A pioneer playwright, actor, author, and teacher, Theodore Browne was best known for his association with the Negro Unit of the Federal Theatre in Seattle Washington in the 1930s. He was also an original member of the American Negro Theatre (ANT) and one of the founders of the Negro Playwrights Company, both in New York. Brown was born in Suffolk, Virginia, and educated in the public schools of New York City. Browne received advanced degrees at the City College of New York (1941) and at Northeastern University (1944) in Boston.
Theodore Browne gained theatrical experience with the Civic Repertory Theatre in Seattle during the early 1930s, a community group that later became the Seattle Negro Unit of the Works Progress Administration Federal Theatre in 1936. When the Federal Theatre began its operation in Seattle in 1936, Brown was named assistant director of the Negro Unit, where he also acted, directed, and was its resident playwright. Between 1936 and 1937, the unit produced four plays by Browne: an adaptation of Lysistrata, Natural Man, A Black Woman Called Moses, and Swing, Gates, Swing. Lysistrata, an African American adaptation of Aristophanes’ comedy, was first produced at the Orpheum Theatre in Seattle in 1936. Browne changed the locale from Ancient Greece to Ethiopia and used the play to subtly critique war. The play described the women of Ethiopia who withheld sex from their returning soldier-husbands until they stopped waging war. The controversial production was deemed too risqué for Seattle audiences and halted after only one performance. Reportedly, the production was also shut down because the change in locale to an Ethiopian setting troubled the Franklin Delano Roosevelt administration.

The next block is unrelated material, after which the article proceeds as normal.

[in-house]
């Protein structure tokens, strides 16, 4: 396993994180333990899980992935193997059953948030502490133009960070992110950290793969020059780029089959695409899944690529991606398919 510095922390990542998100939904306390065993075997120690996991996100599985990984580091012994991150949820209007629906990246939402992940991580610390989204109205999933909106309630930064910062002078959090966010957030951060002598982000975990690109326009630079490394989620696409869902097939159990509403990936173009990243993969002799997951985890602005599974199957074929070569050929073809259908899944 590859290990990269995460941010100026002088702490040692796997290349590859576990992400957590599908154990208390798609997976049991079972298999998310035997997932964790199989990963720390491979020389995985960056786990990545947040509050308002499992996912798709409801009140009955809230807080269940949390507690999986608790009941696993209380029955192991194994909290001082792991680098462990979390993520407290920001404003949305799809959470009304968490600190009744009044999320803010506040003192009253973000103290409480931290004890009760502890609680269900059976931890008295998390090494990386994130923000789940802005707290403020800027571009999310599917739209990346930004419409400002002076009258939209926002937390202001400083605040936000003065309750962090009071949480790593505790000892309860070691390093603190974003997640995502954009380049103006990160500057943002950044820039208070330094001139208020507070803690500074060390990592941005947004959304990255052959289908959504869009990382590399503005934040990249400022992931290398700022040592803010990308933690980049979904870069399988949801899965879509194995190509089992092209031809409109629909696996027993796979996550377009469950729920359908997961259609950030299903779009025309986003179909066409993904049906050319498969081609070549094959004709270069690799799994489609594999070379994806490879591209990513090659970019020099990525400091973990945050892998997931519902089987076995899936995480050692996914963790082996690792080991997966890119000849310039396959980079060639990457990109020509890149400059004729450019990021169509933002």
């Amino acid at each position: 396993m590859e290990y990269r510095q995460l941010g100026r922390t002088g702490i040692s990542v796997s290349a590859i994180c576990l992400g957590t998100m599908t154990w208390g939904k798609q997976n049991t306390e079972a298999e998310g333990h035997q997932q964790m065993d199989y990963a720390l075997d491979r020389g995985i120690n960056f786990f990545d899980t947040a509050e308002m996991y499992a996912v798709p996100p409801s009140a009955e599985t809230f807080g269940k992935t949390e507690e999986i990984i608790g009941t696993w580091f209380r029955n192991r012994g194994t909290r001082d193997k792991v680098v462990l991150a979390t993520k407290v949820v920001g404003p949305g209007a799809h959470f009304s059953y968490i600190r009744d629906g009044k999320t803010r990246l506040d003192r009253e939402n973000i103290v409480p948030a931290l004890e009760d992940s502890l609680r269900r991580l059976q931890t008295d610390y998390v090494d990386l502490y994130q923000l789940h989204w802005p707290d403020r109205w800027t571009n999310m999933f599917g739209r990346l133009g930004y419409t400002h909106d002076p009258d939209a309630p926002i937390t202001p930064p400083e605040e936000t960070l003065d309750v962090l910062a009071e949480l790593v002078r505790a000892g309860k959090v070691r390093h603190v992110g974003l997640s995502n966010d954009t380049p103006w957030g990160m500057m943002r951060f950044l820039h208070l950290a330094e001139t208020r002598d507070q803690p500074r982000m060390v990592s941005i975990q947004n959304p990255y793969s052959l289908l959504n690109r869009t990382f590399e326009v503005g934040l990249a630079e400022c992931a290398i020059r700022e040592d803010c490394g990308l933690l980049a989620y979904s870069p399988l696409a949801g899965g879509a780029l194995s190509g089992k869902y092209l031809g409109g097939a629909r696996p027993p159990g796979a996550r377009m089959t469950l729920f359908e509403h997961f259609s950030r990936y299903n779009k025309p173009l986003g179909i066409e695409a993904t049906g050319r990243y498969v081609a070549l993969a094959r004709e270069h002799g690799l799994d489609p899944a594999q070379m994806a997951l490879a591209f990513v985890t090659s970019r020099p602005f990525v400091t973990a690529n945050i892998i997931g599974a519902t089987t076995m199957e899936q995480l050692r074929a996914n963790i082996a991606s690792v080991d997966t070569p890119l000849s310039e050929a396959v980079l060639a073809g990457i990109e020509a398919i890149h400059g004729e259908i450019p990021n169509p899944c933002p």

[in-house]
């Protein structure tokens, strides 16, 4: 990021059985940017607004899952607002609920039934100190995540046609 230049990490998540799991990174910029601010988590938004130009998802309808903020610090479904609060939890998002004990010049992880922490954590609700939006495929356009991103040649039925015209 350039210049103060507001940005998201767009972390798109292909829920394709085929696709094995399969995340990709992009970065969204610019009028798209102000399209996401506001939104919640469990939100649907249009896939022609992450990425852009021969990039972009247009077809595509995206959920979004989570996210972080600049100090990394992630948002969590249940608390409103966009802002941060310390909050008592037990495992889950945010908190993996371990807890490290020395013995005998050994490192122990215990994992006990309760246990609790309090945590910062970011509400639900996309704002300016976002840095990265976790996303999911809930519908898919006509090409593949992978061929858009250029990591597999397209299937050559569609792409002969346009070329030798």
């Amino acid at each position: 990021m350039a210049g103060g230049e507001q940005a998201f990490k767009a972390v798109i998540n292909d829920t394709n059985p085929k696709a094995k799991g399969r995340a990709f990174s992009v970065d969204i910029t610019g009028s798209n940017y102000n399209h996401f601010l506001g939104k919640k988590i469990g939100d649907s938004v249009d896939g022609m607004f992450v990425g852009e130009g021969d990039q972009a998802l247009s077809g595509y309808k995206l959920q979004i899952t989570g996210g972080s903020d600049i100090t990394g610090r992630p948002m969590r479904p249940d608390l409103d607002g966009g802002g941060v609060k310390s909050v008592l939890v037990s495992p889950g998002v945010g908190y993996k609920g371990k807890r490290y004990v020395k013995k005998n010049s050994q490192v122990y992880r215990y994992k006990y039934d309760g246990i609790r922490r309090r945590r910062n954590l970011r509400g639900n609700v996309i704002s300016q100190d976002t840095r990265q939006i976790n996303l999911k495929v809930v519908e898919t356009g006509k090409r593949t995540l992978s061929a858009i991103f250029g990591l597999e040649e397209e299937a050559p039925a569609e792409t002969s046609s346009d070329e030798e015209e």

Browne also wrote two other productions for the Seattle unit, A Black Woman Called Moses, a two-act drama produced in 1937 that centers on Harriet Tubman and the Underground Railroad and Swing, Gates, Swing a musical revue.
Natural Man (originally titled This Ole Hammer) was an eight-episode folk drama with music produced first in 1936 was also a Browne play. The play’s storyline was loosely based on the legendary folk John Henry, who tests his prodigious physical skills against a steam engine, the symbol of the encroaching machine age. The play also made social commentary about racial injustice and oppression. John Henry epitomized the African American’s indomitable spirit and will to survive against almost impossible odds.
When Browne left Seattle to join the American Negro Theatre in 1940, he persuaded the company to produced Natural Man in 1941 at the 135th St. Library Theatre in Harlem. Stanley Greene played John Henry, with a noteworthy cast that included Alvin Childress, Ruby Wallace (later Ruby Dee), Kenneth Mannigault, Frederick O’Neal, and Alice Childress.
Browne, along with Langston Hughes and Theodore Ward, helped to found the Negro Playwrights company in New York City that produced Ward’s Big White Fog in 1940. After World War II, Browne lived in Roxbury, Massachusetts, where he taught theatre, lectured, and maintained ties with the New England Repertory Theatre. He received the Rockefeller/Dramatists Guild Fellowship in Playwriting, the first African American to be honored with this award. Theodore Browne died in Boston at age 68.